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Historic home is one of Celebrate Poland’s new venues for 2019

June 12, 2019
J.T. Whitehouse , The Town Crier

One of the new venues for this month's Celebrate Poland festivities is a tour of the historic Truesdale home at 214 South Main Street. The home has a rich history and is among the oldest structures in Poland and Mahoning County.

"Generally known as the 'Truesdale House,' the home was built in 1819 by Turhand Kirtland for his daughter and son-in-law, Mr. and Mrs. Richard Hall," said house owner Atty. Michael Thompson. "When the house was built, George III was still king, and that is also the year that Queen Victoria was born. Sometime in the mid-1800s, the house was purchased by the Truesdale family, another Poland pioneer family, and it remained in the Truesdale family as a private residence until 1980. In 1980, it was purchased from Seth Truesdale Mayers by my parents, Don and Carolyn Thompson. Mr. Mayers was also known as 'Tom Field,' which was his professional name as a well-known television news anchor for many years on several Cleveland-area TV stations. Mr. Mayers retired to Marco Island in 1980, when he sold the house to my parents."

Thompson's parents operated an interior design business out of the home, named Main Street Gallery. It was in operation from 1980 till just a few years ago when the parents retired and moved to Venice, Florida. Now the historic structure has been returned to a private home.

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The historic Truesdale home, 214 South Main Street, will be opened for tours during this year’s Celebrate Poland event. The historic 200-year-old home is one of the oldest existing structures in Poland and Mahoning County.

The house is built entirely out of brick, and the outer walls are roughly one foot thick. The entire house is believed to date back to 1819, aside from an enclosed porch which was added a few years ago in place of an older porch. It has four bedrooms, 2 and a half bathrooms, seven original fireplaces, and four chimneys. None of the bathrooms are original, as indoor plumbing did not exist at the time that it was built.

The foundation walls in the basement are local stone, and the floors are held up by logs with the original bark still on them. The back wing of the house does not have a full basement, and there is a storm cellar. Most of the windows contain original glass, and the front doors are original. One of the front doors has an antique bell set into it, which patients used to summon the doctor, when the house was the home of Dr. Seth Truesdale, an ancestor of Tom Field's. The bell still works.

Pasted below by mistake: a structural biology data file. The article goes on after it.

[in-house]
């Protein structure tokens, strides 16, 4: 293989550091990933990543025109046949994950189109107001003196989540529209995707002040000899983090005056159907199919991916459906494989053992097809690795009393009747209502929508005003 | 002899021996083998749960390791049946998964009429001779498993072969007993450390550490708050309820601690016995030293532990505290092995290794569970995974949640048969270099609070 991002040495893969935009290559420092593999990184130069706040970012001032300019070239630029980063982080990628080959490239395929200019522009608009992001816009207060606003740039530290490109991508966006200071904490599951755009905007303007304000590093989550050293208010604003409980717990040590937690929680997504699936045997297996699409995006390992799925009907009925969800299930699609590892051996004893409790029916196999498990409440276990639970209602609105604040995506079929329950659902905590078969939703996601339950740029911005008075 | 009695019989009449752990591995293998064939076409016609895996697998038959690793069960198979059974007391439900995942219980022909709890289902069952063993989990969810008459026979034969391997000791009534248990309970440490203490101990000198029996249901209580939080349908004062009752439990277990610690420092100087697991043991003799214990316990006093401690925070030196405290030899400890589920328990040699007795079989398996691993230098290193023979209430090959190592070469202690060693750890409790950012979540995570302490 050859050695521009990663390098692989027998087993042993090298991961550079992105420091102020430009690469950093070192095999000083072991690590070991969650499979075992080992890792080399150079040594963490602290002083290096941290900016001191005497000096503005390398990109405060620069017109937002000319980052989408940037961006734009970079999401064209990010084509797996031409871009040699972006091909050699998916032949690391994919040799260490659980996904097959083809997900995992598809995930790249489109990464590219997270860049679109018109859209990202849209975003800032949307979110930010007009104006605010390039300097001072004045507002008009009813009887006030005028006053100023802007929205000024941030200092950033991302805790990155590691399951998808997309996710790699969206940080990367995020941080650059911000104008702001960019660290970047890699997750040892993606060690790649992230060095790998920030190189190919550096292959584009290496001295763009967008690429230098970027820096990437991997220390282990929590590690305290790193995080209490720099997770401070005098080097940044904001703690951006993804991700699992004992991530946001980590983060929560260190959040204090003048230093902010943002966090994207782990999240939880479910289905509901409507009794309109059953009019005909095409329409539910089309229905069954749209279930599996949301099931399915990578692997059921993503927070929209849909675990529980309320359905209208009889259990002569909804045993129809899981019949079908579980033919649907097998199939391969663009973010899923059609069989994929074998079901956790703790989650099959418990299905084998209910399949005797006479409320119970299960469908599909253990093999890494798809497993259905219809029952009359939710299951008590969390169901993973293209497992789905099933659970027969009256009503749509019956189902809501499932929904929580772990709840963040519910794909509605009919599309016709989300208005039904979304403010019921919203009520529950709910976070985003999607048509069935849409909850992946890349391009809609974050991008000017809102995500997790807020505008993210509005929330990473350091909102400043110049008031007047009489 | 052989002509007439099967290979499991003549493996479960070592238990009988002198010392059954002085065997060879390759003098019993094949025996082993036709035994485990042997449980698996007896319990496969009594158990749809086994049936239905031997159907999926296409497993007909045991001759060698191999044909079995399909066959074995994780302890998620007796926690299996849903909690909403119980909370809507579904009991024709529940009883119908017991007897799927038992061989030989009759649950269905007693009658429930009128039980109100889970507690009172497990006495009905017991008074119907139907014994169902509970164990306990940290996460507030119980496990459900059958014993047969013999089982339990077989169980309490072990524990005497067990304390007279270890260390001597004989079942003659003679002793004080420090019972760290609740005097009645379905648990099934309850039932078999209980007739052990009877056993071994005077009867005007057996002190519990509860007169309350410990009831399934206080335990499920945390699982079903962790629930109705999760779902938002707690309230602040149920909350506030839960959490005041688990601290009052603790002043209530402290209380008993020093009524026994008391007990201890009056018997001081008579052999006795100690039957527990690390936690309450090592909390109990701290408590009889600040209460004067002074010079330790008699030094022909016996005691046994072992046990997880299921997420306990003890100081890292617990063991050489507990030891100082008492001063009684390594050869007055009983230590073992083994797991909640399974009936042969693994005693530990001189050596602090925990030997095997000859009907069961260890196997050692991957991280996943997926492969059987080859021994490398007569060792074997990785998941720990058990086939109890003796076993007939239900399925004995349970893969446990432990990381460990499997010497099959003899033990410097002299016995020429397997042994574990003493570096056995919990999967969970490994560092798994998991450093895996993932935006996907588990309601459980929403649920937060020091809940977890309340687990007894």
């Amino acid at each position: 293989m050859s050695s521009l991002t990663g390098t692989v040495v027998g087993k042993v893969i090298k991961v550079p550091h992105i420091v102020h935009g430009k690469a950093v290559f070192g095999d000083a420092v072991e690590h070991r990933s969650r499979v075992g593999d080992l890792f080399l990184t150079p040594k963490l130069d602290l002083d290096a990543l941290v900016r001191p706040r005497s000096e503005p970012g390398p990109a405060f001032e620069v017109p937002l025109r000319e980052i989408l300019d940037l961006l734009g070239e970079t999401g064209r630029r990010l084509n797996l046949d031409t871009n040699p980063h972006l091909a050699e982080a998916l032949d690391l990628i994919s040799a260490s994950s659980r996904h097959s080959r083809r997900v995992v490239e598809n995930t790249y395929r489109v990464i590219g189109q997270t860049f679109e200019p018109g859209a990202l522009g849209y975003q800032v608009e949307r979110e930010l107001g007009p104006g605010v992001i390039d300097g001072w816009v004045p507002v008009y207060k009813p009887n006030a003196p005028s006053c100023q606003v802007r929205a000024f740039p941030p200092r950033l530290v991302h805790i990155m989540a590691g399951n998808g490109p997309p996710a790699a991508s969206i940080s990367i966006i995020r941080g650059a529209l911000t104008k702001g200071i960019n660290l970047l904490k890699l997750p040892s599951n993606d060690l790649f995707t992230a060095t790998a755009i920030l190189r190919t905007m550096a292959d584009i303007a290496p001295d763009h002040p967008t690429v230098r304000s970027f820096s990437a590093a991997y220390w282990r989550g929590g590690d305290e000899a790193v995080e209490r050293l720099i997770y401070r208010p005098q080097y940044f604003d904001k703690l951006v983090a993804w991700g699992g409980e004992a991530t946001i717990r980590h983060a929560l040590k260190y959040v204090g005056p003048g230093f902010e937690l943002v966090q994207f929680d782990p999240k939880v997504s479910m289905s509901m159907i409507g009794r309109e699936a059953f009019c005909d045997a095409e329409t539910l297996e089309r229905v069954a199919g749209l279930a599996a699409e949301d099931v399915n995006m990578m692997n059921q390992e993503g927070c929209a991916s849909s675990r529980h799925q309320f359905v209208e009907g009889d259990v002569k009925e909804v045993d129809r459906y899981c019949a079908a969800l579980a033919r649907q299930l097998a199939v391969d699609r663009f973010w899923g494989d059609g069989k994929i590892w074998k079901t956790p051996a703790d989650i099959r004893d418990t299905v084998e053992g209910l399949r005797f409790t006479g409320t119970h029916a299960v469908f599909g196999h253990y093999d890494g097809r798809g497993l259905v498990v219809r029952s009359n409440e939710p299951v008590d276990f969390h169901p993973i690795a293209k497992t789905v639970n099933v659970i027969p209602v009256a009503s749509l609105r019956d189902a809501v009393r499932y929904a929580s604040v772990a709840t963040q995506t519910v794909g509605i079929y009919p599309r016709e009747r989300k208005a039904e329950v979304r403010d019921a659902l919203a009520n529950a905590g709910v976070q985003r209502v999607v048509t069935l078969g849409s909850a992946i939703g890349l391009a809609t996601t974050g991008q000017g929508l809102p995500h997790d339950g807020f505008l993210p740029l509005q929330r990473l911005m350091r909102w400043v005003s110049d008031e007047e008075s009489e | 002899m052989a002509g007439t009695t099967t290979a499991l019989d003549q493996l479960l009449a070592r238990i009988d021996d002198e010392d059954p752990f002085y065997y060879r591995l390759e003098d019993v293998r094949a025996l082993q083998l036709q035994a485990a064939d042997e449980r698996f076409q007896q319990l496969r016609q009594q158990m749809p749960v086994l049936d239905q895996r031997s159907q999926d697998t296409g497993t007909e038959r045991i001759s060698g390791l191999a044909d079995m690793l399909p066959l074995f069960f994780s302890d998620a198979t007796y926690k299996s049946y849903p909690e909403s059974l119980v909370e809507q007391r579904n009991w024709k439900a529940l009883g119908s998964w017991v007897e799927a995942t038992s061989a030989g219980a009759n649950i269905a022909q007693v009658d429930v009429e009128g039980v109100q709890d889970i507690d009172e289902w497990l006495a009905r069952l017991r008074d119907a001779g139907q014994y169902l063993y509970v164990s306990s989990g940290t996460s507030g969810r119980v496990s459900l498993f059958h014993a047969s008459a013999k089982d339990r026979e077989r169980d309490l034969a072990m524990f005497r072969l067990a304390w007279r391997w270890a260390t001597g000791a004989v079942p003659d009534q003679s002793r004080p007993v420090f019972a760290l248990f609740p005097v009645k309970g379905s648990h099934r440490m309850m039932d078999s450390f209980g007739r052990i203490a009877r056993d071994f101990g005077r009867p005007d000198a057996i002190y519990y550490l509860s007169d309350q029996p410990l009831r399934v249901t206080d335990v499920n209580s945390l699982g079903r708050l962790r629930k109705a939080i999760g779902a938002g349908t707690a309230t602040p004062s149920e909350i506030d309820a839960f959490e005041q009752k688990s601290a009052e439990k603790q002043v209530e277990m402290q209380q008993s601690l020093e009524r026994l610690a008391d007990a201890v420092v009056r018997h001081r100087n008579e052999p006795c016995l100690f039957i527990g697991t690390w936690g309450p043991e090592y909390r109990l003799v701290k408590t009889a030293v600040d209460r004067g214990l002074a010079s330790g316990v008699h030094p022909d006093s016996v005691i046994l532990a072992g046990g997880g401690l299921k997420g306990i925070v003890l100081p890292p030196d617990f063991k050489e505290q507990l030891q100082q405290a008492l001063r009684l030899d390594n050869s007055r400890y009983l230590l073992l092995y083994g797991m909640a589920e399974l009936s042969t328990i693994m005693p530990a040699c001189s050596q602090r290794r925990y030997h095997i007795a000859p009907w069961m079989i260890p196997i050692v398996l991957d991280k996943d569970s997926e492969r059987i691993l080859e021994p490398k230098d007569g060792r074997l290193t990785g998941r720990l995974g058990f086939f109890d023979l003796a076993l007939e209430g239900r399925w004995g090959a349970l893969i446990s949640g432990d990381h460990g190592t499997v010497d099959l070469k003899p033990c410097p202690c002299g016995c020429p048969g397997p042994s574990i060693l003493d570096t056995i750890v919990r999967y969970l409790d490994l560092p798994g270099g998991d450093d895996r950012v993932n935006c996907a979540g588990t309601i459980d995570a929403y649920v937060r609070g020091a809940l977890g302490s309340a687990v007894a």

The heat is provided by cast-iron radiators, which are believed to be 100-125 years old, and which still work perfectly every winter. Many of the rooms in the house still have the original wide-plank floors, although not all of the original floors have survived. Much of the woodwork in the house is very old and may date back to 1819.

One interesting fact is the original house was all brick. Today it is painted white, with multiple layers of paint that is meant to preserve it.

"There is a reason the house is painted white," Thompson said. "As far as anyone knows, the first brick factory in the area was not established until years after the house was built. It's unknown who made the bricks, or where, or what they were made from. It is pretty clear that they were made by hand. What we do know for certain is that they start crumbling if they are exposed to the elements. As a result, the house has for many years been encased in layer after layer of white paint, to protect the brick. It would not originally have been painted."

During Celebrate Poland on Saturday (June 29), the house will be opened from 10 a.m. to 4 p.m. for tours and to celebrate the structures 200th birthday. Admission has been set at $5 of which 100 percent will be donated to Celebrate Poland.



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